Citrix Workspace Services supports public cloud services such as Amazon Web Services, IBM SoftLayer and those powered by Citrix's own CloudPlatform, which gives you a lot of flexibility. You can use any cloud you want for backup or disaster recovery, put user storage in the cloud but keep applications on-premises, take advantage of cloud bursting during usage peaks, and deliberately position servers geographically closer to users for better performance.

  • Extensibility: Citrix allows partners to extend the CWS platform so they can differentiate their offerings for customers. A provider may choose to deliver services that are targeted for a specific business segment or type of organization, for example. Citrix provides a software development kit for solution providers to provision in their chosen markets.

As of this writing, Citrix Workspace Services is in TechPreview.

Citrix Workspace Suite

The Citrix Workspace Suite is a single product that encompasses many Citrix technologies that are normally licensed or set up separately. It includes XenDesktop, XenApp, XenMobile, ShareFile and NetScaler. It also includes the additional technology that comes with existing XenDesktop Platinum and XenMobile Enterprise bundles, such as XenClient, CloudBridge, AppDNA and Worx mobile applications, such as WorxMail and WorxNotes.

Having the buffet of Citrix products available in one SKU gives you the components that you need to assemble a custom deployment. If you want to enable BYOD, you might like the fact that the Citrix Workspace Suite has the tools you need to deliver apps and desktops to the devices of users' choice, including a common portal to access them from. You can secure smartphones with enterprise mobility management tools that allow secure email use and controlled anywhere-access to files.

Workspace headache

VMware launched a competing product by the same name -- Workspace Suite -- that is a bundle of desktop virtualization, application delivery and enterprise mobile management products. There is also a handful of other products with Workspace in the name -- including ones from Amazon, Dell and BlackBerry -- and most of them serve slightly different purposes.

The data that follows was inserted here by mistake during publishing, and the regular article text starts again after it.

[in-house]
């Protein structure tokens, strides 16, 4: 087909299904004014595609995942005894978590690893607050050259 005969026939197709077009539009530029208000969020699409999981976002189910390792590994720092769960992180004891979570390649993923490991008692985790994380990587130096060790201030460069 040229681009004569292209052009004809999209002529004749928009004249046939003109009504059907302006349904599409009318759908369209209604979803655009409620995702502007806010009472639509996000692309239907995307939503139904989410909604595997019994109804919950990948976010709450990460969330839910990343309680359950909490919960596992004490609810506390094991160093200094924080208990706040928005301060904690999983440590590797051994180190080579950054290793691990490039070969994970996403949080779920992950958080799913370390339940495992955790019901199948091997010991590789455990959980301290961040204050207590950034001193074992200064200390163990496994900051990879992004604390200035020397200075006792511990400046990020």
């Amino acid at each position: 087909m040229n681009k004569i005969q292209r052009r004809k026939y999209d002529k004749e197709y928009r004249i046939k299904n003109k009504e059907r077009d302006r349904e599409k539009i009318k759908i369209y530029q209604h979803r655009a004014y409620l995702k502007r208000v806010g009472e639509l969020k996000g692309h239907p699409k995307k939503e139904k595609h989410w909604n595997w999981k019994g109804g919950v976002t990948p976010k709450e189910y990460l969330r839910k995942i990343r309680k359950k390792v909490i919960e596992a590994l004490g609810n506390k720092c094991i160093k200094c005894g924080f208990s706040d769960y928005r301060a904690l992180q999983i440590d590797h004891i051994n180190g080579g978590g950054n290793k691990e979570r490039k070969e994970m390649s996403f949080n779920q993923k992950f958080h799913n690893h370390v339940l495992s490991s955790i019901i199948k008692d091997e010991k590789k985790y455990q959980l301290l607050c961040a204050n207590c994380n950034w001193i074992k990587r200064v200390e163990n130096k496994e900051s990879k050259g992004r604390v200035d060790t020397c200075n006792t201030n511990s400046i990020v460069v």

In the past, this would have involved licensing XenDesktop, XenApp, XenMobile, NetScaler and ShareFile separately in various editions and combinations that may cost you significantly more than a blanket Citrix Workspace Suite license.

Next Steps

Citrix Synergy 2014: Hits and misses

Citrix CTO says CWS is the future

Dig Deeper on Virtual desktop delivery tools

Enterprise Desktop
  • Understanding how GPOs and Intune interact

    Group Policy and Microsoft Intune are both mature device management technologies with enterprise use cases. IT should know how to...

  • Comparing MSI vs. MSIX

    While MSI was the preferred method for distributing enterprise applications for decades, the MSIX format promises to improve upon...

  • How to install MSIX and msixbundle

    IT admins should know that one of the simplest ways to deploy Windows applications across a fleet of managed desktops is with an ...

Cloud Computing